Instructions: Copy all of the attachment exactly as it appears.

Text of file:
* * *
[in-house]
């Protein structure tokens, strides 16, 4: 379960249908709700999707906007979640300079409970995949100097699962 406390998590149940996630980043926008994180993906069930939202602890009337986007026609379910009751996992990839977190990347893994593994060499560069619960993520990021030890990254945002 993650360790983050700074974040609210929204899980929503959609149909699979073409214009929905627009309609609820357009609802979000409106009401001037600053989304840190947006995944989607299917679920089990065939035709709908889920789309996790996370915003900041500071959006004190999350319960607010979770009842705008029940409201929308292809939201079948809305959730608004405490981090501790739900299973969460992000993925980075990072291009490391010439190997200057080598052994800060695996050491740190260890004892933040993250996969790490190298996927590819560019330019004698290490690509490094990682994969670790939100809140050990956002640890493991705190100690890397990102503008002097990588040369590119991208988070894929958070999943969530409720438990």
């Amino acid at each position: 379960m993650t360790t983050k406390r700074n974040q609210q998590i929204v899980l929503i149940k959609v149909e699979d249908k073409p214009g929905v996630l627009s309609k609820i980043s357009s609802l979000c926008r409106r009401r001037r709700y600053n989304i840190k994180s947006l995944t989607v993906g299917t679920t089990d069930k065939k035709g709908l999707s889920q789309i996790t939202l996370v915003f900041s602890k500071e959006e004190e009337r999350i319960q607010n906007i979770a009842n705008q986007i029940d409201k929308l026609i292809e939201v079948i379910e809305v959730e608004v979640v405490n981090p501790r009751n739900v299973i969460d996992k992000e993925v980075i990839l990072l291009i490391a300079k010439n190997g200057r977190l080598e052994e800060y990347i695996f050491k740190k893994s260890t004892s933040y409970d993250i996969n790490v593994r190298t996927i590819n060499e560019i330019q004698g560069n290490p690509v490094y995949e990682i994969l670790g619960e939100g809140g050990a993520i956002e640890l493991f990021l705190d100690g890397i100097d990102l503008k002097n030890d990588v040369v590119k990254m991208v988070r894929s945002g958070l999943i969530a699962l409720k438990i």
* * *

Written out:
[in-house]
């Protein structure tokens, strides 16, 4: 379960249908709700999707906007979640300079409970995949100097699962 406390998590149940996630980043926008994180993906069930939202602890009337986007026609379910009751996992990839977190990347893994593994060499560069619960993520990021030890990254945002 993650360790983050700074974040609210929204899980929503959609149909699979073409214009929905627009309609609820357009609802979000409106009401001037600053989304840190947006995944989607299917679920089990065939035709709908889920789309996790996370915003900041500071959006004190999350319960607010979770009842705008029940409201929308292809939201079948809305959730608004405490981090501790739900299973969460992000993925980075990072291009490391010439190997200057080598052994800060695996050491740190260890004892933040993250996969790490190298996927590819560019330019004698290490690509490094990682994969670790939100809140050990956002640890493991705190100690890397990102503008002097990588040369590119991208988070894929958070999943969530409720438990």
């Amino acid at each position: 379960m993650t360790t983050k406390r700074n974040q609210q998590i929204v899980l929503i149940k959609v149909e699979d249908k073409p214009g929905v996630l627009s309609k609820i980043s357009s609802l979000c926008r409106r009401r001037r709700y600053n989304i840190k994180s947006l995944t989607v993906g299917t679920t089990d069930k065939k035709g709908l999707s889920q789309i996790t939202l996370v915003f900041s602890k500071e959006e004190e009337r999350i319960q607010n906007i979770a009842n705008q986007i029940d409201k929308l026609i292809e939201v079948i379910e809305v959730e608004v979640v405490n981090p501790r009751n739900v299973i969460d996992k992000e993925v980075i990839l990072l291009i490391a300079k010439n190997g200057r977190l080598e052994e800060y990347i695996f050491k740190k893994s260890t004892s933040y409970d993250i996969n790490v593994r190298t996927i590819n060499e560019i330019q004698g560069n290490p690509v490094y995949e990682i994969l670790g619960e939100g809140g050990a993520i956002e640890l493991f990021l705190d100690g890397i100097d990102l503008k002097n030890d990588v040369v590119k990254m991208v988070r894929s945002g958070l999943i969530a699962l409720k438990i």